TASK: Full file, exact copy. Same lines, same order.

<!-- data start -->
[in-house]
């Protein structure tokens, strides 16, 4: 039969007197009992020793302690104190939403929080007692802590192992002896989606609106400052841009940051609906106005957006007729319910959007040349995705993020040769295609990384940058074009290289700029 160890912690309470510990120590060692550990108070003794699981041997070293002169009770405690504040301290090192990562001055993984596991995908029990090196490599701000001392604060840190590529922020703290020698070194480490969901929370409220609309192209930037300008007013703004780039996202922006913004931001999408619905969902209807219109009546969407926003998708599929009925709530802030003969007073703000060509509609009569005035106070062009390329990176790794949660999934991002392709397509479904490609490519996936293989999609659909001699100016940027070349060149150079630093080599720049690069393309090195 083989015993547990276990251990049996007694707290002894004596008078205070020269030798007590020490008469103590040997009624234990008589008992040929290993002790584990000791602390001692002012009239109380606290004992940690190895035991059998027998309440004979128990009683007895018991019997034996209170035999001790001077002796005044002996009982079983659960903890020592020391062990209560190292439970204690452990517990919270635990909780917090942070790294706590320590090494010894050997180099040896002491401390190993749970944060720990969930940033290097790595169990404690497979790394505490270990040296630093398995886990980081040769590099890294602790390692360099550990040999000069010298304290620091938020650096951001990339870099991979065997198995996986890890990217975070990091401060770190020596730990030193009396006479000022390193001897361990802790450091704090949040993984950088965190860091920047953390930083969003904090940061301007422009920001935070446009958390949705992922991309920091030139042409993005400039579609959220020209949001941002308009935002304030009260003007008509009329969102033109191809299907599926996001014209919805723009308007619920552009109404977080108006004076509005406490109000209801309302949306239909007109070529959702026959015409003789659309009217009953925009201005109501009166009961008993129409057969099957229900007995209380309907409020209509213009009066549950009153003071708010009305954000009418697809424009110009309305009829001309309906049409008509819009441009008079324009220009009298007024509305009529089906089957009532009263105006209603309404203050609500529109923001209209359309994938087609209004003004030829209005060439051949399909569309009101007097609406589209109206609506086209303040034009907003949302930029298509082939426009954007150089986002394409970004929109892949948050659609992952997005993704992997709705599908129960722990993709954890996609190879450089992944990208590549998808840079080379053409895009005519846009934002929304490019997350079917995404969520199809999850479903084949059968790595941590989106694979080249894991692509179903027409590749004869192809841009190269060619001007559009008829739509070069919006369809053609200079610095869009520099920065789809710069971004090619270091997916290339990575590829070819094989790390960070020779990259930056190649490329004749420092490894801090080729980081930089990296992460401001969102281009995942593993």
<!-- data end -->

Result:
[in-house]
């Protein structure tokens, strides 16, 4: 039969007197009992020793302690104190939403929080007692802590192992002896989606609106400052841009940051609906106005957006007729319910959007040349995705993020040769295609990384940058074009290289700029 160890912690309470510990120590060692550990108070003794699981041997070293002169009770405690504040301290090192990562001055993984596991995908029990090196490599701000001392604060840190590529922020703290020698070194480490969901929370409220609309192209930037300008007013703004780039996202922006913004931001999408619905969902209807219109009546969407926003998708599929009925709530802030003969007073703000060509509609009569005035106070062009390329990176790794949660999934991002392709397509479904490609490519996936293989999609659909001699100016940027070349060149150079630093080599720049690069393309090195 083989015993547990276990251990049996007694707290002894004596008078205070020269030798007590020490008469103590040997009624234990008589008992040929290993002790584990000791602390001692002012009239109380606290004992940690190895035991059998027998309440004979128990009683007895018991019997034996209170035999001790001077002796005044002996009982079983659960903890020592020391062990209560190292439970204690452990517990919270635990909780917090942070790294706590320590090494010894050997180099040896002491401390190993749970944060720990969930940033290097790595169990404690497979790394505490270990040296630093398995886990980081040769590099890294602790390692360099550990040999000069010298304290620091938020650096951001990339870099991979065997198995996986890890990217975070990091401060770190020596730990030193009396006479000022390193001897361990802790450091704090949040993984950088965190860091920047953390930083969003904090940061301007422009920001935070446009958390949705992922991309920091030139042409993005400039579609959220020209949001941002308009935002304030009260003007008509009329969102033109191809299907599926996001014209919805723009308007619920552009109404977080108006004076509005406490109000209801309302949306239909007109070529959702026959015409003789659309009217009953925009201005109501009166009961008993129409057969099957229900007995209380309907409020209509213009009066549950009153003071708010009305954000009418697809424009110009309305009829001309309906049409008509819009441009008079324009220009009298007024509305009529089906089957009532009263105006209603309404203050609500529109923001209209359309994938087609209004003004030829209005060439051949399909569309009101007097609406589209109206609506086209303040034009907003949302930029298509082939426009954007150089986002394409970004929109892949948050659609992952997005993704992997709705599908129960722990993709954890996609190879450089992944990208590549998808840079080379053409895009005519846009934002929304490019997350079917995404969520199809999850479903084949059968790595941590989106694979080249894991692509179903027409590749004869192809841009190269060619001007559009008829739509070069919006369809053609200079610095869009520099920065789809710069971004090619270091997916290339990575590829070819094989790390960070020779990259930056190649490329004749420092490894801090080729980081930089990296992460401001969102281009995942593993």